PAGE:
(by Maria Kubacki, The Ottawa Citizen, April 7, 2007)- It has been a Holy Week for many. Christians are celebrating Easter, Jews are in the midst of Passover, and Muslims have been observing the birthday of the Prophet Muhammad. For the faithful of all three major religions, passing on their traditions and beliefs is an important part of educating their children — something many believe is best done not only at home and in their place of worship, but also in school.
But in Ontario, only one group has access to a publicly funded, faith-based education: Catholics. Their right to a religious education dates back to the British North America Act and Confederation, when Catholics were a minority in need of protection in a majority Protestant province. But now the roles are reversed: Catholics are the single largest religious group in Ontario, and a broad coalition of religious minorities is asking for equal treatment.
“The discrimination against non-Catholics in this province has to stop,” said Elaine Hopkins, former principal of a Christian Montessori school in Ottawa and president of the Ontario Federation of Independent Schools, which includes many religious schools. Ms. Hopkins is an advisor to the Multi-Faith Coalition for Equal Funding of Faith-Based Schools, which is holding a symposium in Toronto on April 16. Hosted by author and television personality Michael Coren, the symposium is the latest attempt to pressure politicians to address what a 1999 United Nations Human Rights Committee ruling called discrimination. “It’s a question of justice,” said Mr. Coren, who has three children attending private Catholic schools.
The timing is no accident. The Multi-Faith Coalition wants to stir up pre-election debate. “I have a feeling it’s going to be an issue,” said the coalition’s chairman, Ira Walfish, noting the provincial Conservatives say their party is sympathetic to the cause.
The coalition, which claims to represent several hundred schools across Ontario, wants Jewish, Muslim, Sikh, Evangelical Christian and other faith-based schools to get the same public funding Catholic schools receive — whether directly or in the form of a tax credit.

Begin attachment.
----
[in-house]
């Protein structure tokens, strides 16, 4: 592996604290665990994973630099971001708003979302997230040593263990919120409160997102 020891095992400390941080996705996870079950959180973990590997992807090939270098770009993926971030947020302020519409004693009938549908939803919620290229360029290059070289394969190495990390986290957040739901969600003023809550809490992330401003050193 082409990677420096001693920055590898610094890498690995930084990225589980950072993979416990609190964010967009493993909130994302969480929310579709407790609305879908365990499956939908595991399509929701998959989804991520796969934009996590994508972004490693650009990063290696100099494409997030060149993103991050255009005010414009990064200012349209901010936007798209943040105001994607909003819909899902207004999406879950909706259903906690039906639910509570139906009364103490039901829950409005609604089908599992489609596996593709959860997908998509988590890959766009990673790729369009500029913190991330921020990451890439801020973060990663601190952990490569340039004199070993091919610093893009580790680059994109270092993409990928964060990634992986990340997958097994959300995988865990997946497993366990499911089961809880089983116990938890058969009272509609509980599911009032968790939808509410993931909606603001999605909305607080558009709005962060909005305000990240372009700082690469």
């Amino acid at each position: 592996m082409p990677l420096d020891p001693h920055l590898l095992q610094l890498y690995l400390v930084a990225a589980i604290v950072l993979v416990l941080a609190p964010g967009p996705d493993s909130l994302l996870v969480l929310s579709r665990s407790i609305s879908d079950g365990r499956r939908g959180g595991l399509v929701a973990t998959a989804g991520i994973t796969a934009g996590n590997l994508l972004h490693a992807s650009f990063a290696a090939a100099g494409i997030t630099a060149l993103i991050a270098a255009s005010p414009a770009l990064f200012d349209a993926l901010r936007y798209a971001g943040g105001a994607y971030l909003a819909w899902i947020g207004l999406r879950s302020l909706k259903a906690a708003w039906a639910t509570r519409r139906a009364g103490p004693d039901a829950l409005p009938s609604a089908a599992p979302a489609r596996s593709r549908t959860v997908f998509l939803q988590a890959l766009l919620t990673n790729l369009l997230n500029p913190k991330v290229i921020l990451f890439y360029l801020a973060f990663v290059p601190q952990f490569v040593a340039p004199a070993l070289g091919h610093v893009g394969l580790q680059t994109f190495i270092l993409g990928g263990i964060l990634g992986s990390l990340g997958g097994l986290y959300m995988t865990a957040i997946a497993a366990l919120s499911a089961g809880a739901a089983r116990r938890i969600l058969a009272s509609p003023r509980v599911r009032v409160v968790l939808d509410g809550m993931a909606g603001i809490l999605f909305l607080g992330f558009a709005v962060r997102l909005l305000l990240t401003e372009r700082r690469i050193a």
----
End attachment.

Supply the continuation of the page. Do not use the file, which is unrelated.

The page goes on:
While there are 675,000 students attending publicly funded Catholic schools in the province, Mr. Walfish estimates there are only about 50,000 children attending other faith-based schools. Parents have to pay between $3,000 and $11,000 to send their children to private, faith-based schools, a major deterrent for many. If faith-based education was publicly funded, more people might choose it.
Rabbi Jeremiah Unterman, director of education at Ottawa’s Hillel Academy, said his school would at least double its current population of about 320 students if parents didn’t have to pay more than $8,000 a year for a school that allows students to observe their faith, learn Hebrew and Judaic studies — and follow the Ontario curriculum. “I’d have to take over another building,” he said.
Doreen Barnes, principal of Ahlul-Bayt Islamic School in Ottawa, agrees cost is a barrier and said more families would choose her school if it was funded. Many Muslim parents must make sacrifices to pay their children’s $3,700 annual tuition. In return, though, they get a school that, in addition to the Ontario curriculum, teaches Arabic and Islamic studies, and celebrates Muslim holidays such as Muhammad’s birthday — which Ahlul-Bayt observed on Thursday with gifts for every child and a visit from Ray’s Reptiles.